“I took the road less traveled — I fell in with the “high concept” crowd. Those are the people who don’t write scripts, instead creating commercially sellable log lines which can be sold over a phone call or pitch session… There shouldn’t be a lot of explaining to do on your part. A story about a man going through a tough divorce who ultimately reconciles with his wife and returns to his family is not “high concept.” It’s neither fresh nor is there any obvious potential. A story about a guy who wakes up one morning to discover that a tiny alien is living in his head is “high concept.” ”
“What does the term “high concept” mean in the film business? It’s simply a term used to describe a script or a film that a person can easily understand after hearing just a few words. Robin U. Russin and William Missouri Downs define “high concept” in their book Screenplay: Writing the Picture as “a movie’s premise or storyline that is easily reduced to a simple and appealing one liner. Jennifer Lerch in her book, 500 Ways To Beat The Hollywood Script Reader tells us that we want to shoot for high concept scripts because they sell. She says, “A high-concept screenplay can be sold without lengthy explanation by the Hollywood Reader or the Executive Reader.” In addition, Ms. Lerch, a Hollywood Reader herself, says that readers refer to those stories that have a catchy idea and broad appeal as high concept. One thing is certain, a high concept script will sell before a low concept script. For example, Liar, Liar, a script in which a lawyer has to tell the truth for 24 hours was said to be an easy sell. Most blockbuster films (those big action movies that generally come out in the summer) are high concept. Think Terminator, Con Air, Air Force One, Die Hard, etc. But not all high concept movies are big blockbuster-type movies. Movies like The Sixth Sense, American Beauty, The Usual Suspects, and Goodfellas are high concept, but not blockbuster.”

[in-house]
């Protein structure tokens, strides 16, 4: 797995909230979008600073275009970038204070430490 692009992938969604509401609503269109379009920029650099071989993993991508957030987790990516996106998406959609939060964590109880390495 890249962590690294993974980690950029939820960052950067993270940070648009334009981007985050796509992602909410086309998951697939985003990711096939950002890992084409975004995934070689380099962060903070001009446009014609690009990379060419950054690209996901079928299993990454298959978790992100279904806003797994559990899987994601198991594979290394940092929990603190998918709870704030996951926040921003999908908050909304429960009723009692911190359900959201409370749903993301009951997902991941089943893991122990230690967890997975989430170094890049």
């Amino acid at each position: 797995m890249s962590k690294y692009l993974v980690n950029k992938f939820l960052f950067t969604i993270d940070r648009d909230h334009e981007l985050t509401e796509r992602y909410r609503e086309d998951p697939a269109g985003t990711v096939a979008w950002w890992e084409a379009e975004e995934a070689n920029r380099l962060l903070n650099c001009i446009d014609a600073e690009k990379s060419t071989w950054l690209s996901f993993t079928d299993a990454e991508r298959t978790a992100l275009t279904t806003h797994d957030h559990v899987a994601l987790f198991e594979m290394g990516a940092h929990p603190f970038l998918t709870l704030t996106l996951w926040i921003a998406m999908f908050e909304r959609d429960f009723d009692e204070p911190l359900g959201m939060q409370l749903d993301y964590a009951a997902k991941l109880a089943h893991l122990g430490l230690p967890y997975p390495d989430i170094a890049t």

– ScreenTalk Mag (link now dead)
“Wyatt argues that ‘high concept’ accounts for a specific form of market driven filmmaking which peaked between 1983 and 1986 but includes films as diverse as Flashdance (1983), The Natural (1984), Robin Hood: prince of thieves (1991) and Wayne’s World (1992). The book addresses film style, large-scale changes in market structure, specific marketing tactics and finally proposes striking affinities between this mode of filmmaking and contemporary market research models. Wyatt’s stated goal seems worthy: ‘the project addresses the initially curious supposition that Grease, along with Jaws (1975), Star Wars (1977) and Saturday Night Fever (1977), is of much greater significance to American film history than the critically and institutionally recognized films of the period … (p. 22).”
– from a review of High Concept: Movies and Marketing in Hollywood (link now dead)
“The Film Council has awarded cash to four young scriptwriters who pitched their thriller, horror or comedy movie ideas in 25 words or less. Many successful Hollywood films, including Steven Spielberg’s jaws and the Oscar-winning historical epic Gladiator, were pitched in this manner. Studios call the device ‘high concept’.”
– BBC 2003
Yup, “The Industry” sees “High Concept” as a term that means formulaic, easy to pitch, easy to sell… “Aliens invade Earth on the Fourth of July”. “Robots that look like cars bring their war to Earth”. “An adventurer brings a pissed off mummy back to life”.
But “High Concept” doesn’t have to mean “devoid of value”.
As writers we can choose to write really really good High Concept stories, or really really lousy High Concept stories. Take it as a challenge… take your thoughtful, complex characters and put them in a High Concept situation and see what happens. What if you got the assignment to write the screen adaptation of Ms. Pacman? What would you do to bring humanity and pathos (or whatever high falutin’ things it is you want to write) to the little yellow round lady?
Sometimes it’s just those kinds of challenges that really test our mettle.